Heart of Gould
"I'm not a poli- tician," Elliott Gould said yesterday, reflecting on today's American Cancer Society news conference here to support increased research funding, "but this is more important than politics. I'm happy to do it and face a great deal of cynicism on the part of a great many of your colleagues. I'm preparing myself to be attacked and hurt--not by you! My mother Lucille, who was 83, died in 1998 of terrible cancer. And the American Cancer Society has been in existence since before my father was born."
The 61-year-old quasi-star--known for such roles as Trapper John McIntyre in the 1970 movie "M*A*S*H," Philip Marlow in "The Long Goodbye" (1973), Harry Greenberg in "Bugsy" (1991) and the husband in Barbra Streisand's first marriage (1963-1971)--told us he still talks to his ex, the mother of their actor-son Jason. "We're family, so we stay in touch," Gould said. "I made the movie 'Capricorn One,' in which my character, an investigative reporter, saves the character played by James Brolin, who's a space man. O.J. Simpson was in that movie, too. We don't want to see that group together again." More on the subject of Barbra's latest husband: "He's a good guy. I'm pleased for them."
Planning to star opposite Jack Klugman later this year in an Australian production of Neil Simon's "The Sunshine Boys," Gould--who has been long separated from two-time wife Jennifer Bogart--said he's learning to live alone after breaking up with a longtime girlfriend. "This is the first time in my existence that I'm not involved with a woman and a woman is not involved with me. I am flying solo."
Lobbyists and Their Lucre
* The big news out of National Journal's report on salaries earned by Washington trade association chiefs--based on their 1998 filings to the IRS--is that Jack Valenti's slippage continued. The traditionally top-earning Valenti, who made $1,012,091 from the Motion Picture Association of America, is in fourth place--a drop from No. 2 on last year's list.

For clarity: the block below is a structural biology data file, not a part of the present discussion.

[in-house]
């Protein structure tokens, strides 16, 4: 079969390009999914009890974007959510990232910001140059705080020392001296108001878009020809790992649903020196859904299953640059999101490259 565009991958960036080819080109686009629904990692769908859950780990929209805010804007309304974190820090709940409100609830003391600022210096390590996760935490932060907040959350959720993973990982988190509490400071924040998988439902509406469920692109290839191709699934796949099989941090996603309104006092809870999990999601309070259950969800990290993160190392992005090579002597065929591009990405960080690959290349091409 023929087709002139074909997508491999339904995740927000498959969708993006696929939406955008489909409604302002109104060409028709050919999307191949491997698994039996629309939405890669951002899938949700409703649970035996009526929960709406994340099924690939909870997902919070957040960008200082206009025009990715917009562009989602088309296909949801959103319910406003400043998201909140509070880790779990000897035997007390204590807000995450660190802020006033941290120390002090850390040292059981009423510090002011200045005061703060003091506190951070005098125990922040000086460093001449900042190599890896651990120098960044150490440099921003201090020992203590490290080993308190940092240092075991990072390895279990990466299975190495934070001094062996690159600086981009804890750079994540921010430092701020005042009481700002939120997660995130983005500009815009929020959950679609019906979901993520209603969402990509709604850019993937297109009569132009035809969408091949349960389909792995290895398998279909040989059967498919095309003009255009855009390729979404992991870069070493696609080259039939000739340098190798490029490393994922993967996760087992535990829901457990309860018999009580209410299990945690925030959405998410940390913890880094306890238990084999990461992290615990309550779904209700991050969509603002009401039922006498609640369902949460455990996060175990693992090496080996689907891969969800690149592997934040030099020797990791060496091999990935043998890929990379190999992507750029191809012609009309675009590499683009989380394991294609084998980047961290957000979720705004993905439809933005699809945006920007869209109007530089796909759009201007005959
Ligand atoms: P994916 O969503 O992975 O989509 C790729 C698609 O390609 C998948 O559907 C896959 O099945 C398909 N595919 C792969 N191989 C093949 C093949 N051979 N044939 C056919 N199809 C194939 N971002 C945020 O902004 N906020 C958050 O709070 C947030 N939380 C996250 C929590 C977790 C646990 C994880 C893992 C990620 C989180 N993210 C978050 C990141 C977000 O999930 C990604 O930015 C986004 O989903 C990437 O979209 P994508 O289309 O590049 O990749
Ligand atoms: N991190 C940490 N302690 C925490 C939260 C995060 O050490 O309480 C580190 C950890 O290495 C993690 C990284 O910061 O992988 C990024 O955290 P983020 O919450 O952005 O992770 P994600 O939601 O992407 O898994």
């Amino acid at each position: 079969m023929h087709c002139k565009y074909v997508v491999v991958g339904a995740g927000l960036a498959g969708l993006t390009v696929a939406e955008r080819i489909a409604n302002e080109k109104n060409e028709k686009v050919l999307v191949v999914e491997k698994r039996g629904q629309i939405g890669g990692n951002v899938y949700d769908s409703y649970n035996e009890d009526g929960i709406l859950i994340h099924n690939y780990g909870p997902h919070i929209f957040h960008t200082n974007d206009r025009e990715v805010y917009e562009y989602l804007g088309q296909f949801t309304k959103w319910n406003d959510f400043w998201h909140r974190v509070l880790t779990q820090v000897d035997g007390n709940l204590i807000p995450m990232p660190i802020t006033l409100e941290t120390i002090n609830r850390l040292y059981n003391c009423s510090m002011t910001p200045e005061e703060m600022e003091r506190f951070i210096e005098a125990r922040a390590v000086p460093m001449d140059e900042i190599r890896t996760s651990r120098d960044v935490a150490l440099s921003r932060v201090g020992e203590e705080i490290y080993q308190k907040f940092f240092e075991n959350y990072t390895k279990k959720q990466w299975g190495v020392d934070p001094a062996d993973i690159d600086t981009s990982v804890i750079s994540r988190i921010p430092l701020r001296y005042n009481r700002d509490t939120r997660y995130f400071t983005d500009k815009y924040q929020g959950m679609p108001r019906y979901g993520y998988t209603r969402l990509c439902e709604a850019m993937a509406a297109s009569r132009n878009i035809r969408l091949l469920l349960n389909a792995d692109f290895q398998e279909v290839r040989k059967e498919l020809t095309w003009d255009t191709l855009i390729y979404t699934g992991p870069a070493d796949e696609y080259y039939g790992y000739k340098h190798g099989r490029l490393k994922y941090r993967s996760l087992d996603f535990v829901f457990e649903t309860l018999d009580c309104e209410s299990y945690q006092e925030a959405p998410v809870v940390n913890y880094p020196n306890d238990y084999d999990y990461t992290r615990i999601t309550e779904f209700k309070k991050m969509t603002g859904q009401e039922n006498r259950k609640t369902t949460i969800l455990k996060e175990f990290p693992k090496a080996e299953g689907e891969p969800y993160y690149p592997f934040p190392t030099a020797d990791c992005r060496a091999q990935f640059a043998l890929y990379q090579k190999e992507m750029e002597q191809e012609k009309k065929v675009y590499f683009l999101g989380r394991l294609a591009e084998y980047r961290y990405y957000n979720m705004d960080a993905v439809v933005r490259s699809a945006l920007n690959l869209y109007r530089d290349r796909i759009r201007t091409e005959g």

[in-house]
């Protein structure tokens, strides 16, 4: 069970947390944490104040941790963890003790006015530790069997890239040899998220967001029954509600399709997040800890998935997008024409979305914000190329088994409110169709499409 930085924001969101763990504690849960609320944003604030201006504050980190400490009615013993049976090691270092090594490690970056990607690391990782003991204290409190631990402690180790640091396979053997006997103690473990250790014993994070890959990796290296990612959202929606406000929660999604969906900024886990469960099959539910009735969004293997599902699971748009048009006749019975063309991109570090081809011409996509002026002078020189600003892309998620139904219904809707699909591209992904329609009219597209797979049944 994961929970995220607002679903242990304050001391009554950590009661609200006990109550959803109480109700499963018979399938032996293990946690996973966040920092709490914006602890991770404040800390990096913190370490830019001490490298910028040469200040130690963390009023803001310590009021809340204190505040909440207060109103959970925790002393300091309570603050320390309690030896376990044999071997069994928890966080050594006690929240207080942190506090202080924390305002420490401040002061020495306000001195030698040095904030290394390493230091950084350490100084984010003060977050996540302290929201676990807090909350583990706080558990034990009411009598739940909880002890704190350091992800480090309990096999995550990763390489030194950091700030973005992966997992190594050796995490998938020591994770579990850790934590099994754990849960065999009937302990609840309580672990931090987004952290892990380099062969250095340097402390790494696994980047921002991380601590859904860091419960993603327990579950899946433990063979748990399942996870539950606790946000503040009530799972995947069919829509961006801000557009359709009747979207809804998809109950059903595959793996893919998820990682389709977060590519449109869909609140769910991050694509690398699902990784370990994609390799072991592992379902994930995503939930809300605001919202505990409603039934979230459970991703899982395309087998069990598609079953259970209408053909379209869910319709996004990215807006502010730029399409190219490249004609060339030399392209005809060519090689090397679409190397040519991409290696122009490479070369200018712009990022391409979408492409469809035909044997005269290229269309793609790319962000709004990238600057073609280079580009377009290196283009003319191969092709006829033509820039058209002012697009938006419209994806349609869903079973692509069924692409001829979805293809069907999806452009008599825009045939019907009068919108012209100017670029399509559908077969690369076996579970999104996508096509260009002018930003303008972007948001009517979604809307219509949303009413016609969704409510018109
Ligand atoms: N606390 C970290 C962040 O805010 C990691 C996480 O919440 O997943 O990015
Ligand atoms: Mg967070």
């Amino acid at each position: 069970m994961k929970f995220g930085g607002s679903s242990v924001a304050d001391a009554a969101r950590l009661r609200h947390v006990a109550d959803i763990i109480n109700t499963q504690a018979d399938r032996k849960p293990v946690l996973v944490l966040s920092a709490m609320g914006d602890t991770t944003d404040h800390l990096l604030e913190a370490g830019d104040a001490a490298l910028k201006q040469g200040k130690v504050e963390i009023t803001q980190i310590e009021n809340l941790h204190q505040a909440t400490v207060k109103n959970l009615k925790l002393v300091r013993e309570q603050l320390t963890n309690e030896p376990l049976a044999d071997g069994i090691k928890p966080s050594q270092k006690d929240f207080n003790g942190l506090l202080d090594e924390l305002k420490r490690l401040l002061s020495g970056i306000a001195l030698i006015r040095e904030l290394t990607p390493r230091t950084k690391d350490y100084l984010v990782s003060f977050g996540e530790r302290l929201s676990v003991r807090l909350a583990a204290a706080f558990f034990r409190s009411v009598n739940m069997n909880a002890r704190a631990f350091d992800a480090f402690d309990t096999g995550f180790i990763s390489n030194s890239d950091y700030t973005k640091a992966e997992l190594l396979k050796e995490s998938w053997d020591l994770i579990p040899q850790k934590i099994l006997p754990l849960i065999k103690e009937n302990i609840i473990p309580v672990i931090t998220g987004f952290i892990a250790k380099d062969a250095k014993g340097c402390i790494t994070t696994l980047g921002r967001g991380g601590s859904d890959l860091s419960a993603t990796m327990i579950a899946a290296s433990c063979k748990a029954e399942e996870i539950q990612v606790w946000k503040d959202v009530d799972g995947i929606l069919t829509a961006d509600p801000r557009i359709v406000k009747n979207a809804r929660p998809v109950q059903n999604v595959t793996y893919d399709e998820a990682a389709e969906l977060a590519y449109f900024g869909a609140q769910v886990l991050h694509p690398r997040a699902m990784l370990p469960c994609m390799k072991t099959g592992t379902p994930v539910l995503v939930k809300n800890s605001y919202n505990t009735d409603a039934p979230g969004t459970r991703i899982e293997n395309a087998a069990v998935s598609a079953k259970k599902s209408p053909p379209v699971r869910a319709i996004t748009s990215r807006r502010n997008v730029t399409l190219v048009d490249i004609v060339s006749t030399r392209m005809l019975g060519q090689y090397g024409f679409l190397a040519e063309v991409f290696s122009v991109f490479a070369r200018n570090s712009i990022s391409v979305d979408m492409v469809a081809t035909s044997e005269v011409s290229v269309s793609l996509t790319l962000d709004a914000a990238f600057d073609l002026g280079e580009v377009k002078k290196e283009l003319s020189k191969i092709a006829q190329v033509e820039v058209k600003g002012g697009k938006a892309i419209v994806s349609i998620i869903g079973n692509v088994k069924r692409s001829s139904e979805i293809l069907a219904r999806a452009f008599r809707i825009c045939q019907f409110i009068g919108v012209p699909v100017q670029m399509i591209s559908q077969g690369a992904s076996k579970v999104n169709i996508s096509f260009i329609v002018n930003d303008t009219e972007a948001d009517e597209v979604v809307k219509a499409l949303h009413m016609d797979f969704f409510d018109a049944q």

Eugene Upshaw Jr. of the NFL Players Association was No. 1 with a salary of $1,799,992. The Top 10 also included Frank G. Zarb of the National Association of Securities Dealers ($1,547,564), Ronald L. Ziegler of the National Association of Chain Drug Stores ($1,424,824), Robert E. Vagley of the American Insurance Association ($925,018), Carroll A. Campbell Jr. of the American Council of Life Insurance ($891,268), Jason S. Berman of the Recording Industry Association of America ($861,268), Patrick G. Hays of the Blue Cross and Blue Shield Association ($838,215), William L. Ball III of the National Soft Drink Association ($817,163) and Decker Anstrom of the National Cable Television Association ($812,595).
"Believe me, I have not kept track of this," said Upshaw, a former defensive lineman for the Oakland Raiders whose highest salary as a player was $200,000 in 1982. "It's not like a big deal for me. I do my job because I like it and because there's a purpose to what we're trying to accomplish." Ball, meanwhile, told us: "I guess it's better to be on the list than not on the list--but not by much."
THIS JUST IN . . .
* Former president Jimmy Carter, who headlined a National Geographic Society dinner last night to talk about challenges for the new millennium, was stunned to find his 24-year-old grandson Jason Carter in attendance. As a special surprise, the society flew in the younger Carter from South Africa, where he has been helping schoolchildren for the Peace Corps, and asked him to make after-dinner remarks about his two years in the field. "Predictably, my grandfather said, 'Why aren't you at work?' " Jason Carter told us. "I had to tell him we were on school break, and then it was okay."
* Our friend Soledad O'Brien, anchor of NBC's "Weekend Today" show and MSNBC's "Morning Blend," would seem to be the perfect moderator for Monday's "Iowa Brown and Black Presidential Forum" on the race issue, featuring Vice President Gore and former senator Bill Bradley. "I'm both black and Hispanic--and Australian and Irish," said O'Brien, the daughter of a Cuban mom and an Irish-Aussie dad. She'll share moderating duties with BET's Tavis Smiley.
"I was an intern for him in '60 and all we were asked to do was get coffee and do scut work. If he asked her and not me, I'm gonna be plenty burned up. I mean I was great-looking--especially compared to Lucianne."
--Slate magazine advice columnist Margo Howard, who was 20 when she volunteered in Hubert Humphrey's Washington office, reacting to our item about Lucianne Goldberg's supposed fling with Lyndon Johnson's vice president.
CAPTION: The very diverse Soledad O'Brien, set to moderate a forum on race.
CAPTION: The top five earners: Eugene Upshaw Jr., Frank G. Zarb, Ronald L. Ziegler, Jack Valenti and Robert E. Vagley.
CAPTION: Actor Elliott Gould, taking on a cause, not politics.
CAPTION: Lucianne Goldberg and Margo Howard.